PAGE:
Threatened birds of the Bolivian Yungas – especies amenazadas de Los Yungas Bolivianos

Ross MacLeod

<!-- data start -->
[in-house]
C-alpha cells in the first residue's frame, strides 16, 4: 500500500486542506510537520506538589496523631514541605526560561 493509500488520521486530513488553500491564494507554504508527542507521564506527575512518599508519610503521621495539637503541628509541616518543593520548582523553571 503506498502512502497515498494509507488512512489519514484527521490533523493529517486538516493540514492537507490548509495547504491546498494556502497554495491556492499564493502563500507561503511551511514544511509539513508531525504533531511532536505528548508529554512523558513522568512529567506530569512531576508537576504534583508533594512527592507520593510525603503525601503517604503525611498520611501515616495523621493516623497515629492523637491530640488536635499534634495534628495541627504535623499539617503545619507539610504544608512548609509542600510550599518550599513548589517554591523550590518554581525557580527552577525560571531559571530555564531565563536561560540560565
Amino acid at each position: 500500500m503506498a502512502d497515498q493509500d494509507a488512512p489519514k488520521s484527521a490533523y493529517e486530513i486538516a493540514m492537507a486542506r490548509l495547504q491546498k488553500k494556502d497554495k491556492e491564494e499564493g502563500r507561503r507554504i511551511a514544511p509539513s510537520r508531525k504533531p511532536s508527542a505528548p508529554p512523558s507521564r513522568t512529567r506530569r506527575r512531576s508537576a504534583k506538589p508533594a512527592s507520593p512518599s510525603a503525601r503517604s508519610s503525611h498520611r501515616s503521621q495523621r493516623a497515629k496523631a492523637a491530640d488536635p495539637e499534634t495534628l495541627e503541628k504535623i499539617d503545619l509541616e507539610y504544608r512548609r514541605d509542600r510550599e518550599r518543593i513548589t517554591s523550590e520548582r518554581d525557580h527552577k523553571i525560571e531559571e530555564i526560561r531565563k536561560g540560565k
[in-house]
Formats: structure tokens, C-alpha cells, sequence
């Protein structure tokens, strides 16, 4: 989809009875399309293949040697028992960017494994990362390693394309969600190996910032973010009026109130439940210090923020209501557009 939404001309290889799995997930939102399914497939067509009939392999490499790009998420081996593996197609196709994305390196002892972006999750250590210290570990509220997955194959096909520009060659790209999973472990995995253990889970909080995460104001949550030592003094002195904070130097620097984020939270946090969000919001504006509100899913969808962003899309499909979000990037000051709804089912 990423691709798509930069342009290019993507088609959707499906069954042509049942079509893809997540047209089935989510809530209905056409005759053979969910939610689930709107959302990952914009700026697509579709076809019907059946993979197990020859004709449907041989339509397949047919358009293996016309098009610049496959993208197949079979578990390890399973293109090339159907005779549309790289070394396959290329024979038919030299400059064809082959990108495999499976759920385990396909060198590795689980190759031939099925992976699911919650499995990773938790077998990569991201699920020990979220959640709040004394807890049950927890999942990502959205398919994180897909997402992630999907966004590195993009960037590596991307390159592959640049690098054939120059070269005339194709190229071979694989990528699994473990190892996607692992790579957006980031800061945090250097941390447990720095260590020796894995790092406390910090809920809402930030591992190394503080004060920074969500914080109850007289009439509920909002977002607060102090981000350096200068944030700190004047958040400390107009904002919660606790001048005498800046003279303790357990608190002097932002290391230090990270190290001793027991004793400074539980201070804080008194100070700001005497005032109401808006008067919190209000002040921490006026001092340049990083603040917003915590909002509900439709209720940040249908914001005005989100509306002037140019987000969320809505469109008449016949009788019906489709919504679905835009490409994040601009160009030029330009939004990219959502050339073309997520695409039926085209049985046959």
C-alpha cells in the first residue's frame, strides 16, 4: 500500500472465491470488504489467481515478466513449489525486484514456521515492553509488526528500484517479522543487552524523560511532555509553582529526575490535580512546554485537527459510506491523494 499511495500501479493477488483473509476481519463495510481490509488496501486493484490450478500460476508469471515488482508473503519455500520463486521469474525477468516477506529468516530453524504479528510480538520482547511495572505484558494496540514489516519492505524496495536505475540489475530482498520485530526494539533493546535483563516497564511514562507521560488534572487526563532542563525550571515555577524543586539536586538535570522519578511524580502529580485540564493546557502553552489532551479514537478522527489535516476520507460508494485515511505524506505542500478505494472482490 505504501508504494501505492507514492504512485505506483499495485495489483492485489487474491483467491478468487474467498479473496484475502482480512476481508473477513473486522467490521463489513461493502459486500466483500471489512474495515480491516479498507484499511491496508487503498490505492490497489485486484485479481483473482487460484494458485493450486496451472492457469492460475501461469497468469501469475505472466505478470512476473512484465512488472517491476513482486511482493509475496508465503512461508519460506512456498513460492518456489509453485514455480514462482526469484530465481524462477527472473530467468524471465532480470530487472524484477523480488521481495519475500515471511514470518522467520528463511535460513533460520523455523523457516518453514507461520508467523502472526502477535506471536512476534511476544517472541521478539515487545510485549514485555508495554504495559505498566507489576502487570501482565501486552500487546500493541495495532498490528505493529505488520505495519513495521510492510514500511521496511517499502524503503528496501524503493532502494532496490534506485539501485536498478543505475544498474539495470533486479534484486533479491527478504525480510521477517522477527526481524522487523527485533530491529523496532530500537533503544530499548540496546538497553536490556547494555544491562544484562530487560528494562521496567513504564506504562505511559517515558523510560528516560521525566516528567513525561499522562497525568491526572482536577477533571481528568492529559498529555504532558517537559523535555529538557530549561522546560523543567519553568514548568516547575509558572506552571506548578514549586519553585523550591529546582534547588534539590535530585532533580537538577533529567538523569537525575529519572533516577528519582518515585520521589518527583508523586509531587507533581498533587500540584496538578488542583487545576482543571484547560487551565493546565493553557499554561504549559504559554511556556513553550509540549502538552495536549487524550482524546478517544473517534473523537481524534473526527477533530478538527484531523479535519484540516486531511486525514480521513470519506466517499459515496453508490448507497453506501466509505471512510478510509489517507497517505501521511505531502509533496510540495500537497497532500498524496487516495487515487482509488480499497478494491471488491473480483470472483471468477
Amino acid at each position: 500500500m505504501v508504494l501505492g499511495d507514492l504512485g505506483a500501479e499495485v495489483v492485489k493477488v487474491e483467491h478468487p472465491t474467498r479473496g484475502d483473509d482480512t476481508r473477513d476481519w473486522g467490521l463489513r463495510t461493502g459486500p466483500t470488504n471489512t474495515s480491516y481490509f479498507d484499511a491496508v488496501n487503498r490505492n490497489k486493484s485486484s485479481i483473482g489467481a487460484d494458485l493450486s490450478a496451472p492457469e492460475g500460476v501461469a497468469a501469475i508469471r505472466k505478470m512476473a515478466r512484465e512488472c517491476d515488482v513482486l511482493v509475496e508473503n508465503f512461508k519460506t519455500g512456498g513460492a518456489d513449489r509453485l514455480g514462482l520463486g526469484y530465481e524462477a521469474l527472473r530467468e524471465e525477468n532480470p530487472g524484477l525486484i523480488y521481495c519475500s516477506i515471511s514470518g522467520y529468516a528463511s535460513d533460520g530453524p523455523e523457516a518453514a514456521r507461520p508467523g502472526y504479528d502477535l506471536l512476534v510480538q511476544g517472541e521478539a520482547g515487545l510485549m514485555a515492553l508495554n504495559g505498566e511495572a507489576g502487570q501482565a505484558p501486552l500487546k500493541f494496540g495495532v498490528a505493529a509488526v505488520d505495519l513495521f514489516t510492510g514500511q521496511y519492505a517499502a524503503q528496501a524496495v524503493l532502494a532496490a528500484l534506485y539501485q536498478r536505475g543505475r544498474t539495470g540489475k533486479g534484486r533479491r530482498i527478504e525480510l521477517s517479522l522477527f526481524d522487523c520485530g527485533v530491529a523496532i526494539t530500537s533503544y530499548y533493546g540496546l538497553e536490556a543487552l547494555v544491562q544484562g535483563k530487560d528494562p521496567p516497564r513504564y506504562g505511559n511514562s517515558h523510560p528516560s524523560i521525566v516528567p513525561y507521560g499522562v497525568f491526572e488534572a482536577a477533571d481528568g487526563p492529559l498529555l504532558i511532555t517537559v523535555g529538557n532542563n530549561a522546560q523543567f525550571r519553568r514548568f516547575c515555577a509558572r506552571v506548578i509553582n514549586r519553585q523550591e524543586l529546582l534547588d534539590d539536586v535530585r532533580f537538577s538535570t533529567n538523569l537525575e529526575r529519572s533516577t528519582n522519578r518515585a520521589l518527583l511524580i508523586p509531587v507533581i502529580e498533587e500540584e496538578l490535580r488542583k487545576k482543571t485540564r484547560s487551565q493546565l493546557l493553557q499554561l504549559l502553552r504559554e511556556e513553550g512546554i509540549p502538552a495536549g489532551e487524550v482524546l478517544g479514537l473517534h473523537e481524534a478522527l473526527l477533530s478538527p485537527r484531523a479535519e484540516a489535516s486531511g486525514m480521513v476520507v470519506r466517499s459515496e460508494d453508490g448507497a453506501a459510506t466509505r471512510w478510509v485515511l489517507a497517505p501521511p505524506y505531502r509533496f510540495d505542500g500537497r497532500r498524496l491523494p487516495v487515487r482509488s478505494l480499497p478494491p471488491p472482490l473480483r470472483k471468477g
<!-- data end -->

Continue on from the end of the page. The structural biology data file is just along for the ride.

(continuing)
The aim of the Bolivian Yungas Project is to enhance the protected status of the Carrasco National Park, which is one of the most important areas for threatened bird species in Bolivia. The first expedition was carried out between July and October 1998 and conducted ecological assessments on threatened and endemic bird populations within the Park. The expedition completed survey work at four locations within the park, successfully locating two of the four target threatened species and 19 key species. The most notable finding was the discovery of a lekking site of the Horned Curassows, the only second ever recorded. This provided baseline ecological information on these little known species and, with the aid of park management, a number of follow-up projects were identified which would enhance the ecological understanding and conservation efforts both within the reserve and within the Bolivian Yungas as a whole. On this basis it was decided to carry out a more extensive follow-up expedition from July to November 1999. The four projects chosen focus on demonstrating the parks importance on an ecological and international scale. They will 1) carry out breeding surveys of the Horned Curassow to identify areas important for its conservation 2) do botanical surveys to add to this data and knowledge of important bird areas within the park and habitat associations 3) investigate areas of exposed clay visited by thousands of parrots per day which is currently outside park boundaries to justify inclusion within the park 4) to set up a conservation education program within the area and establish links between children in Bolivia and children in Scotland to raise local awareness of the park and its international importance

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